Genre, as defined by SFL, is “a staged, goal-oriented, purposeful activity in which speakers engage as members of our culture” (Martin). For EFL classes, the implications of this definition are problematic for classroom practice. Apart from cultural factors affecting classroom pedagogy (see Holliday, A., 1994, Appropriate Methodology and Social Context, C.U.P.), I’ve been interested in how perceptions of the classroom as a genre affect the ‘goal-oriented’ part of the definition. Basically, what is the goal of the EFL classroom?
Quite often in EFL classes within a Japanese context there can be a clash between these different perception of ‘goal’ for the classroom. Recently, I had a new Business English student starting. As background, I was told the student a high-level English speaker in upper management of an electronics company and wanted to focus on native-speed listening and communication. As an activity, we tried matching famous companies with their perceived qualities as brands. It soon became apparent that our expectations of the activity completely differed. Within a Business context, we might expect some discussion and justification for opinions given or decisions made. For this student, however, the goal of the ‘classroom’ was to give the correct answer. Which she did. In single-words.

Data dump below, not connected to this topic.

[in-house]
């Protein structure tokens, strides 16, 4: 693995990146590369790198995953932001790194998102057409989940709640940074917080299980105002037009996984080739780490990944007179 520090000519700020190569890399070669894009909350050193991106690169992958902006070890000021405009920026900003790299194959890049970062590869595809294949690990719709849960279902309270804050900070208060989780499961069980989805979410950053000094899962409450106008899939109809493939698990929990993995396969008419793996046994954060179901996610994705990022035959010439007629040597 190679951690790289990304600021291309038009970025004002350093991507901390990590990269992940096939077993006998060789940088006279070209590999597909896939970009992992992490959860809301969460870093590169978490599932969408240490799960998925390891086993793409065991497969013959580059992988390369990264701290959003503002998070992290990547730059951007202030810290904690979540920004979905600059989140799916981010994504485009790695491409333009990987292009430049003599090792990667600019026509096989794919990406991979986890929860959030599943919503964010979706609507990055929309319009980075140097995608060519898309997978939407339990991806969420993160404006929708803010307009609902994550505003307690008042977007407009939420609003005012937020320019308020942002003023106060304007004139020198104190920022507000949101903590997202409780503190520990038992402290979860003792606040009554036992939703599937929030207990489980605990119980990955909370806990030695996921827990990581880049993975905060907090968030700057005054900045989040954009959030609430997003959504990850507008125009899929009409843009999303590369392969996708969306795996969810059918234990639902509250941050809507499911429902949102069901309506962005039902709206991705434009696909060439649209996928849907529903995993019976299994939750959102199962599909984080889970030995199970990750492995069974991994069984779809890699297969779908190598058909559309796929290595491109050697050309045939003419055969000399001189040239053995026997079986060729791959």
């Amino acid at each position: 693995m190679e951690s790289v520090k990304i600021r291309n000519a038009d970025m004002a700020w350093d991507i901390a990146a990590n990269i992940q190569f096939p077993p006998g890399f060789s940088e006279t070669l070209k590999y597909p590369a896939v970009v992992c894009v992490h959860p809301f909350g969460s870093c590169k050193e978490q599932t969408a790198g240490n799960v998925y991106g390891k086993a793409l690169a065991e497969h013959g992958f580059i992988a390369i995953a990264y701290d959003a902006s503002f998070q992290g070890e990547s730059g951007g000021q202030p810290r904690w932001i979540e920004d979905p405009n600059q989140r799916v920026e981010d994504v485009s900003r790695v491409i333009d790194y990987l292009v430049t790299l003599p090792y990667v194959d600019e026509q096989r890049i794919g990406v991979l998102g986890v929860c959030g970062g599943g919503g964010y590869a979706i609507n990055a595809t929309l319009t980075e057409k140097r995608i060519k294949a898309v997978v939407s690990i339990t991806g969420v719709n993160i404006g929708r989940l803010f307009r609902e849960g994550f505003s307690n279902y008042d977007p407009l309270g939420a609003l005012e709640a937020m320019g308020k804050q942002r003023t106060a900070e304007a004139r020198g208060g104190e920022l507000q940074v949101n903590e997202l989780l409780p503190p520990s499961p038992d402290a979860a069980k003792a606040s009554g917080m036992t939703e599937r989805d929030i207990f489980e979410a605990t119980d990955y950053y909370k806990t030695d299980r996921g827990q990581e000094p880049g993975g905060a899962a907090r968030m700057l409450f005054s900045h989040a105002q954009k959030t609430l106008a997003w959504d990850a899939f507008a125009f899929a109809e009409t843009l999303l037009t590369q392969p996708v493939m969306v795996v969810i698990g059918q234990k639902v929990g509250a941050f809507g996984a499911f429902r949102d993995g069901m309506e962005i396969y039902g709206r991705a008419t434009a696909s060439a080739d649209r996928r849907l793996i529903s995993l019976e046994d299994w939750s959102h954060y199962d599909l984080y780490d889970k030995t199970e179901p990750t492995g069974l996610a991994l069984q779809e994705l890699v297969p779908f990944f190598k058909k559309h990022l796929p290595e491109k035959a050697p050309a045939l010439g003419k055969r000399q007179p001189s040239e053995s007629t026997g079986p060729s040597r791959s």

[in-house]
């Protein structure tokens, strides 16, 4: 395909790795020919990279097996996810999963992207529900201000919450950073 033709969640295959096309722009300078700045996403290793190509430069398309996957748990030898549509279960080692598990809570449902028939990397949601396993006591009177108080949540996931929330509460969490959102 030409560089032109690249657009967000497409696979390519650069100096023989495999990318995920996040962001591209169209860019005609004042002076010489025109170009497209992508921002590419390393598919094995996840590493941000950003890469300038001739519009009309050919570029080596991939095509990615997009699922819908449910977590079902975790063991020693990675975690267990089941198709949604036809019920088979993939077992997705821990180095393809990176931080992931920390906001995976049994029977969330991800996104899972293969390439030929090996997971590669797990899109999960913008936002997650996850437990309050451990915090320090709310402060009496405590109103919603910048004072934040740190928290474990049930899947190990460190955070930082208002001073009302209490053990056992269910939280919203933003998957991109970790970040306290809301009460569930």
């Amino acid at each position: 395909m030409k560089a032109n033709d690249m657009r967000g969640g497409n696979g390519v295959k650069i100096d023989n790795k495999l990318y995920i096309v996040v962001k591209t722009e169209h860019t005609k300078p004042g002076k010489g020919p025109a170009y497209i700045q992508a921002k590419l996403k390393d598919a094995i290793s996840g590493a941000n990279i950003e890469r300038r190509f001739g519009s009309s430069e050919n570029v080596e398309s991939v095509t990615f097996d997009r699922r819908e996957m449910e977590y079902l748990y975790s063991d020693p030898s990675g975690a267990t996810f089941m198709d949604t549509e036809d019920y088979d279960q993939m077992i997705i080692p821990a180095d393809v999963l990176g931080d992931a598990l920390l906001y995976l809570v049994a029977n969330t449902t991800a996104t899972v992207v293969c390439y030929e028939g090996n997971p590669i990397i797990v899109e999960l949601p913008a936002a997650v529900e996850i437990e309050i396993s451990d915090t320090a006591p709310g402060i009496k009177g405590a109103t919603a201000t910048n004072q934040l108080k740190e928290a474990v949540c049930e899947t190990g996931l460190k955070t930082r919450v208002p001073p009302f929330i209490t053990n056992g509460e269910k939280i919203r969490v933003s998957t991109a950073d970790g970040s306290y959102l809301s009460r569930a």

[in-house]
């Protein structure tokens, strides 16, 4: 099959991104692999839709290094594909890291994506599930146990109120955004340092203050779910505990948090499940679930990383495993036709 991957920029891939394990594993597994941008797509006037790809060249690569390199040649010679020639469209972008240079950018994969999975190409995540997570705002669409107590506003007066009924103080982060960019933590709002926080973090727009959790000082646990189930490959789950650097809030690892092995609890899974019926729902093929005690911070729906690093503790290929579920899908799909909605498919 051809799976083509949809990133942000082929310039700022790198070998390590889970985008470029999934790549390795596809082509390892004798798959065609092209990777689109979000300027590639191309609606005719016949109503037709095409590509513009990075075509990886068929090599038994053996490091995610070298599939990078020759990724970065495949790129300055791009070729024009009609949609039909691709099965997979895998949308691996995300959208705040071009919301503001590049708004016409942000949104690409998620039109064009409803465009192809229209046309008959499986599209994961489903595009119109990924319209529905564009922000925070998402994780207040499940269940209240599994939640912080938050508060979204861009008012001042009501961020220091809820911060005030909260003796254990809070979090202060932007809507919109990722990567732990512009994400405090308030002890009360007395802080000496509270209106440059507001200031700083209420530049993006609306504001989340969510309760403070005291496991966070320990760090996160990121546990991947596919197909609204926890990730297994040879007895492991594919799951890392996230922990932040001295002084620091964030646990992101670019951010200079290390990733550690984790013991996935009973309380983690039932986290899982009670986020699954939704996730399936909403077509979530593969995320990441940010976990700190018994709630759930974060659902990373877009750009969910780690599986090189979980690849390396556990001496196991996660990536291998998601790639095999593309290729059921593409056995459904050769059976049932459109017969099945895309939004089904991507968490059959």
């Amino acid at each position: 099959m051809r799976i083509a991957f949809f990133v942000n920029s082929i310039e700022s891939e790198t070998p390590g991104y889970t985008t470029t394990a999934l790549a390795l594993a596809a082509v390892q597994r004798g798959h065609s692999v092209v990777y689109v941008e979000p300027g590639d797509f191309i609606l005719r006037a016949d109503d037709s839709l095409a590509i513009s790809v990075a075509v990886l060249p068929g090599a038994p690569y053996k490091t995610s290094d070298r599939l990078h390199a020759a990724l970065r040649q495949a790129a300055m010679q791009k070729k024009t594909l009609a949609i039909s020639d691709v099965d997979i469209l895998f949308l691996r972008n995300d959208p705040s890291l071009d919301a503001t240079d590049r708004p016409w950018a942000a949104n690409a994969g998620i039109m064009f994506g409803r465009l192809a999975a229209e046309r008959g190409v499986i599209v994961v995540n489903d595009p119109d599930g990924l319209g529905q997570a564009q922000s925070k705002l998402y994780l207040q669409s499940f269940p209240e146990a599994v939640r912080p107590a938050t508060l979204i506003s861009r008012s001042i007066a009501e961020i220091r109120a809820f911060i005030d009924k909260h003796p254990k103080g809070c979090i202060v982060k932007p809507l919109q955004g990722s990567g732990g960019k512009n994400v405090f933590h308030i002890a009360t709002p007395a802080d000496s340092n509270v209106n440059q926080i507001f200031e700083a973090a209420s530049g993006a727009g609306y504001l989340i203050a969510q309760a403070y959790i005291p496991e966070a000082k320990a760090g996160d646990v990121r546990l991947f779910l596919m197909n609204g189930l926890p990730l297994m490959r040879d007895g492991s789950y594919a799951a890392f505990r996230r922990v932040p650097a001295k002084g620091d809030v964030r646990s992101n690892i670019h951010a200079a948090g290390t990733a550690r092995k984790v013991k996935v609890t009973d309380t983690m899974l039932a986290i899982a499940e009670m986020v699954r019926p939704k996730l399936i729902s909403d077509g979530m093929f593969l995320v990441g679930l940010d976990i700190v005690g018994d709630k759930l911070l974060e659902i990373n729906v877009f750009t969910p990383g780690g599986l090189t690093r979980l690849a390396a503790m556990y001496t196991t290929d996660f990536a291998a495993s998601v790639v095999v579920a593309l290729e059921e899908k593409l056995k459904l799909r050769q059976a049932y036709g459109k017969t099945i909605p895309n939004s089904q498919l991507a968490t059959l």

For that student, the activity was successfully completed. For myself, it was not. This is a common occurrence in a Japanese context where learners do not focus on the content but solely on the surface grammar. This can result in exchanges such as this from another low-level student full of false starts, backtracking, rephrasing as the student searches for the ‘correct’ answer:
Q: What did you have for dinner last night?
A: I? have…had…I had?…I had pizza.
The appropriate answer as an informal exchange would be just ‘Pizza’. This is where I think a Systemic Functional approach can be particularly beneficial: to raise awareness of how the lexico-grammar is affected by the stratum above and below and that the ‘correct’ answer depends on the wider context.